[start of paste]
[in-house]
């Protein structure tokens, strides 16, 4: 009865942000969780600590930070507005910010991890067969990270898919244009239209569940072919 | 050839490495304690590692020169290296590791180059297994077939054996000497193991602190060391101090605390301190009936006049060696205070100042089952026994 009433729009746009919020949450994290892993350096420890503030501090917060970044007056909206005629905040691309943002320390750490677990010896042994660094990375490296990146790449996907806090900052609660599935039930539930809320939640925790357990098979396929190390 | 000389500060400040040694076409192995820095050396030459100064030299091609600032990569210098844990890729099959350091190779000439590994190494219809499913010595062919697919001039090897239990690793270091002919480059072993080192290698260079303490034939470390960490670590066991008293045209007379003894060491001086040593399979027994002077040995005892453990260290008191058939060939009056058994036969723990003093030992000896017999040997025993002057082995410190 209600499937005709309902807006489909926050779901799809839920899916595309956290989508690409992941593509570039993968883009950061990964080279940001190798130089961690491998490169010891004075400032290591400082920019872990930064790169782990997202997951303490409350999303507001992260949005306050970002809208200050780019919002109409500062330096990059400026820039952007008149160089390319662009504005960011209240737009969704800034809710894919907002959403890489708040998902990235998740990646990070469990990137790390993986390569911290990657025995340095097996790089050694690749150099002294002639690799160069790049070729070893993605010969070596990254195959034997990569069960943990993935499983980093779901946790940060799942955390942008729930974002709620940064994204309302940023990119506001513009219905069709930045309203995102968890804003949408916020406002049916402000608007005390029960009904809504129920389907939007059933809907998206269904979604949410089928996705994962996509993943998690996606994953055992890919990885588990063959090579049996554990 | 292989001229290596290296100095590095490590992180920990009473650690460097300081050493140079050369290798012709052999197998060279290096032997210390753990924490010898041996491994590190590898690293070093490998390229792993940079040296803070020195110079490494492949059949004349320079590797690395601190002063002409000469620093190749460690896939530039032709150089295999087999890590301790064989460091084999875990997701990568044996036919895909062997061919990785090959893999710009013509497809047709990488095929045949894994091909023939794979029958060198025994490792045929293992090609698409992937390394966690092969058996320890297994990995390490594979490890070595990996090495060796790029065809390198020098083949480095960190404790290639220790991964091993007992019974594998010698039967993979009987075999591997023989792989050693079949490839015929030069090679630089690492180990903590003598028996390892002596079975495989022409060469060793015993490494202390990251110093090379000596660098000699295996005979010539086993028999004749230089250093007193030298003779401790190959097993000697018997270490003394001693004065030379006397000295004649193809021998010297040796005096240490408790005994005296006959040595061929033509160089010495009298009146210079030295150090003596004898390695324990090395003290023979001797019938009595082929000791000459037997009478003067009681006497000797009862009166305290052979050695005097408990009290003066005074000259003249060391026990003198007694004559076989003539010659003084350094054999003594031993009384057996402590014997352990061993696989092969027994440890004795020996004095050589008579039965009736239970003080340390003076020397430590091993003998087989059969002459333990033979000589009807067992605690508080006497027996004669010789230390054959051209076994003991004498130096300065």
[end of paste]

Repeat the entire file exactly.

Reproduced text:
[in-house]
């Protein structure tokens, strides 16, 4: 009865942000969780600590930070507005910010991890067969990270898919244009239209569940072919 | 050839490495304690590692020169290296590791180059297994077939054996000497193991602190060391101090605390301190009936006049060696205070100042089952026994 009433729009746009919020949450994290892993350096420890503030501090917060970044007056909206005629905040691309943002320390750490677990010896042994660094990375490296990146790449996907806090900052609660599935039930539930809320939640925790357990098979396929190390 | 000389500060400040040694076409192995820095050396030459100064030299091609600032990569210098844990890729099959350091190779000439590994190494219809499913010595062919697919001039090897239990690793270091002919480059072993080192290698260079303490034939470390960490670590066991008293045209007379003894060491001086040593399979027994002077040995005892453990260290008191058939060939009056058994036969723990003093030992000896017999040997025993002057082995410190 209600499937005709309902807006489909926050779901799809839920899916595309956290989508690409992941593509570039993968883009950061990964080279940001190798130089961690491998490169010891004075400032290591400082920019872990930064790169782990997202997951303490409350999303507001992260949005306050970002809208200050780019919002109409500062330096990059400026820039952007008149160089390319662009504005960011209240737009969704800034809710894919907002959403890489708040998902990235998740990646990070469990990137790390993986390569911290990657025995340095097996790089050694690749150099002294002639690799160069790049070729070893993605010969070596990254195959034997990569069960943990993935499983980093779901946790940060799942955390942008729930974002709620940064994204309302940023990119506001513009219905069709930045309203995102968890804003949408916020406002049916402000608007005390029960009904809504129920389907939007059933809907998206269904979604949410089928996705994962996509993943998690996606994953055992890919990885588990063959090579049996554990 | 292989001229290596290296100095590095490590992180920990009473650690460097300081050493140079050369290798012709052999197998060279290096032997210390753990924490010898041996491994590190590898690293070093490998390229792993940079040296803070020195110079490494492949059949004349320079590797690395601190002063002409000469620093190749460690896939530039032709150089295999087999890590301790064989460091084999875990997701990568044996036919895909062997061919990785090959893999710009013509497809047709990488095929045949894994091909023939794979029958060198025994490792045929293992090609698409992937390394966690092969058996320890297994990995390490594979490890070595990996090495060796790029065809390198020098083949480095960190404790290639220790991964091993007992019974594998010698039967993979009987075999591997023989792989050693079949490839015929030069090679630089690492180990903590003598028996390892002596079975495989022409060469060793015993490494202390990251110093090379000596660098000699295996005979010539086993028999004749230089250093007193030298003779401790190959097993000697018997270490003394001693004065030379006397000295004649193809021998010297040796005096240490408790005994005296006959040595061929033509160089010495009298009146210079030295150090003596004898390695324990090395003290023979001797019938009595082929000791000459037997009478003067009681006497000797009862009166305290052979050695005097408990009290003066005074000259003249060391026990003198007694004559076989003539010659003084350094054999003594031993009384057996402590014997352990061993696989092969027994440890004795020996004095050589008579039965009736239970003080340390003076020397430590091993003998087989059969002459333990033979000589009807067992605690508080006497027996004669010789230390054959051209076994003991004498130096300065």